Opening: April 4th
Exhibition: April 4th – June 5th
Photographs: Ilya Rabinovich
LABOR presents Puntos Cardinales, an exhibition by Irene Kopelman. The project was created during two years of analysis of Argentinean ecosystems, research focused on its particular combination of social and ecological realities that emerge in collaboration with the curator Carina Cagnolo and Agustín Pérez Rubio, the director of MALBA in Buenos Aires, Argentina, who invited the artist to develop an exhibition for 2018.
This project is above all a dialogue, the coming together of specialized groups and the vision of an artist who drew upon great curiosity and discovered a horizon of work, a promising panorama that encompasses all the conceptual reasons for which she developed this exhibition.
Working with the same scientific and artistic methodologies she has been developing for some time now, her approach of Argentina’s natural environments reveals fascinating cases from a bio-geographic point of view. From a socio-ecological perspective, the country is currently experiencing an alarming process of deforestation, as well as the advance of the agricultural border upon a practically intact natural system.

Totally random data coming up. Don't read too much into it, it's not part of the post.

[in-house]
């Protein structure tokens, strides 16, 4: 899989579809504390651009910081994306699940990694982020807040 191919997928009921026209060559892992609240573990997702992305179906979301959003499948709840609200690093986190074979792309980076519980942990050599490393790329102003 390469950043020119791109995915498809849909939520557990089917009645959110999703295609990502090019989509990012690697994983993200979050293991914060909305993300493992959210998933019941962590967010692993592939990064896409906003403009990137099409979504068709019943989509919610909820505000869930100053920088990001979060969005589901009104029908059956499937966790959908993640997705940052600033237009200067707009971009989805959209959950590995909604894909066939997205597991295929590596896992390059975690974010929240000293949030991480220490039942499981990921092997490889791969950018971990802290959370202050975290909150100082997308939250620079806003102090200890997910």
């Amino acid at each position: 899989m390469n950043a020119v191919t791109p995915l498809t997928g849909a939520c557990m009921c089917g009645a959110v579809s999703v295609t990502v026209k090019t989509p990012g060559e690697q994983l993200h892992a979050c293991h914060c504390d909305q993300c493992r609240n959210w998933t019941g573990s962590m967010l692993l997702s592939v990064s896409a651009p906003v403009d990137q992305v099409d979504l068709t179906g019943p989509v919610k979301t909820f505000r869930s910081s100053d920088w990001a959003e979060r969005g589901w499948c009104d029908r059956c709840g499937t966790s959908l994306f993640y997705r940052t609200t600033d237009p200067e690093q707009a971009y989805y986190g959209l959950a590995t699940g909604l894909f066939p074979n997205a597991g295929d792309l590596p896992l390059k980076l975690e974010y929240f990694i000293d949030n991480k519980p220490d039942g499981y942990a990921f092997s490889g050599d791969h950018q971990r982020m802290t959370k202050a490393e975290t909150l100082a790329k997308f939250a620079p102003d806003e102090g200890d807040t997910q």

Kopelman gathered a team of collaborators and worked on campaigns with various scientific groups. The investigations were carried out in the area of Pampa de Achala, Córdoba working specifically with terrestrial invasive species. In a campaign in the area known as El Litoral and the provinces of Entre Rois and Corrientes, Irene and a team of ecologists studied floral ecology. Likewise, the artist spent time working in a laboratory in Puerto Madryn focusing on invasive marine species and finally, with a team of geologists and paleontologists, she collected material in Jachal, where she found a geological formation which she modeled to produce a sculptural piece in ceramics.
The interest of the artist to study the Famatina Belt derives from her last research that led her to explore the reds of the geological formations in San Juan, and where she accompanied several scientific research teams in expeditions to different Argentine ecosystems. Famatina is particularly interesting as an area that represents a unique example of ancient sedimentation, as well as the impact of human mining activities between 1890 and 1925 (La Mejicana Mine). Famatina was translated from the indigenous language as "mother of metals" and extracted gold, silver, iron, copper, lead and uranium. On this region the dominant color of landscape is ocher. This aspect is the principal element form witch the paintings for this exhibition emerge.